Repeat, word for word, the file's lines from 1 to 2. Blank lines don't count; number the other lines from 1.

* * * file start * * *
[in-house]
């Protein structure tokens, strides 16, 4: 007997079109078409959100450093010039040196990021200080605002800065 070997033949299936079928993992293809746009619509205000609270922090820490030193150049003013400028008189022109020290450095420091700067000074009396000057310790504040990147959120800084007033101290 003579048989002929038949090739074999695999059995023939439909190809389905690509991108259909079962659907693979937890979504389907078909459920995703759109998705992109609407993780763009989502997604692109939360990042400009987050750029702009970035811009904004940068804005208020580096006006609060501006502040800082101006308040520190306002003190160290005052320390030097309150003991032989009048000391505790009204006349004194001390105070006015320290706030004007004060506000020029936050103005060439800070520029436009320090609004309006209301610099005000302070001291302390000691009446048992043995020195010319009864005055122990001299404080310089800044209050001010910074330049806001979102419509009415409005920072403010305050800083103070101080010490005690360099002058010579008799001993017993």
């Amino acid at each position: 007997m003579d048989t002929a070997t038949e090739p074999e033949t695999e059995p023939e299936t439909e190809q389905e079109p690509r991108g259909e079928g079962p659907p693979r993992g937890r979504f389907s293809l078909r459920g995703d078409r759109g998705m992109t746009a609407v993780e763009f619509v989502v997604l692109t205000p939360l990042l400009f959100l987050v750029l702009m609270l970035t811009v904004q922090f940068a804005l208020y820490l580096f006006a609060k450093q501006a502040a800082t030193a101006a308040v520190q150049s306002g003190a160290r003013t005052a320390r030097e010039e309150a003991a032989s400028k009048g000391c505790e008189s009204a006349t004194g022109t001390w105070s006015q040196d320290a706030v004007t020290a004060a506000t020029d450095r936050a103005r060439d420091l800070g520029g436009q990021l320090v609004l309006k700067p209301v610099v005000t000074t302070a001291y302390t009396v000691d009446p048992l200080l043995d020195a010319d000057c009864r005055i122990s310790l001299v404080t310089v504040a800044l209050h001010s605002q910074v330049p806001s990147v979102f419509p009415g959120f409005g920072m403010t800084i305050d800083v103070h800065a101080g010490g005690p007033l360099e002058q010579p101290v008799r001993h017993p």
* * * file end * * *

[in-house]
């Protein structure tokens, strides 16, 4: 007997079109078409959100450093010039040196990021200080605002800065 070997033949299936079928993992293809746009619509205000609270922090820490030193150049003013400028008189022109020290450095420091700067000074009396000057310790504040990147959120800084007033101290 003579048989002929038949090739074999695999059995023939439909190809389905690509991108259909079962659907693979937890979504389907078909459920995703759109998705992109609407993780763009989502997604692109939360990042400009987050750029702009970035811009904004940068804005208020580096006006609060501006502040800082101006308040520190306002003190160290005052320390030097309150003991032989009048000391505790009204006349004194001390105070006015320290706030004007004060506000020029936050103005060439800070520029436009320090609004309006209301610099005000302070001291302390000691009446048992043995020195010319009864005055122990001299404080310089800044209050001010910074330049806001979102419509009415409005920072403010305050800083103070101080010490005690360099002058010579008799001993017993």